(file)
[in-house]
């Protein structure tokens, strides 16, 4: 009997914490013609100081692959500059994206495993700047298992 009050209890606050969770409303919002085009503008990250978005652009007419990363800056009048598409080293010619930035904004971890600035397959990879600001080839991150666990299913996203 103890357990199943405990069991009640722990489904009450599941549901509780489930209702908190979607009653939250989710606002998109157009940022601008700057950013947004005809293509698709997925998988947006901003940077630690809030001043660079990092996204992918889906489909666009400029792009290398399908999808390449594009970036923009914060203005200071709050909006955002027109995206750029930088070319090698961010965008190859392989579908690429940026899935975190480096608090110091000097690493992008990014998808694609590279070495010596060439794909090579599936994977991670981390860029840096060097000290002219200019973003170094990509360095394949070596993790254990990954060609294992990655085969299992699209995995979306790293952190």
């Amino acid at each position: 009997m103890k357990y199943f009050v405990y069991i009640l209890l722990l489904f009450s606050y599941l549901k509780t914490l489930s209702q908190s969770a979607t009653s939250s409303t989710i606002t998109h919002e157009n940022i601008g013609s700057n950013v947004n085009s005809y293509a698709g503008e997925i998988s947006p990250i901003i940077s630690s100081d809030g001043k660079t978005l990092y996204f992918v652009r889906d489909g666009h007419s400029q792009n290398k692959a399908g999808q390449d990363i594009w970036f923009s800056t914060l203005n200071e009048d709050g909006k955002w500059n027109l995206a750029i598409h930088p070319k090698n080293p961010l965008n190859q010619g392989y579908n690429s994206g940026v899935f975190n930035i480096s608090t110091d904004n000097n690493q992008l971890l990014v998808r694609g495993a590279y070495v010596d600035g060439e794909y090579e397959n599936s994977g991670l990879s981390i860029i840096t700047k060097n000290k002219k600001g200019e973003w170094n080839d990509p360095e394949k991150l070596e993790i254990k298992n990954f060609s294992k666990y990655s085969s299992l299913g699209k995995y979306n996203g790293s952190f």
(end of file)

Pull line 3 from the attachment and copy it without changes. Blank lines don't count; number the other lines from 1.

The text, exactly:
């Amino acid at each position: 009997m103890k357990y199943f009050v405990y069991i009640l209890l722990l489904f009450s606050y599941l549901k509780t914490l489930s209702q908190s969770a979607t009653s939250s409303t989710i606002t998109h919002e157009n940022i601008g013609s700057n950013v947004n085009s005809y293509a698709g503008e997925i998988s947006p990250i901003i940077s630690s100081d809030g001043k660079t978005l990092y996204f992918v652009r889906d489909g666009h007419s400029q792009n290398k692959a399908g999808q390449d990363i594009w970036f923009s800056t914060l203005n200071e009048d709050g909006k955002w500059n027109l995206a750029i598409h930088p070319k090698n080293p961010l965008n190859q010619g392989y579908n690429s994206g940026v899935f975190n930035i480096s608090t110091d904004n000097n690493q992008l971890l990014v998808r694609g495993a590279y070495v010596d600035g060439e794909y090579e397959n599936s994977g991670l990879s981390i860029i840096t700047k060097n000290k002219k600001g200019e973003w170094n080839d990509p360095e394949k991150l070596e993790i254990k298992n990954f060609s294992k666990y990655s085969s299992l299913g699209k995995y979306n996203g790293s952190f």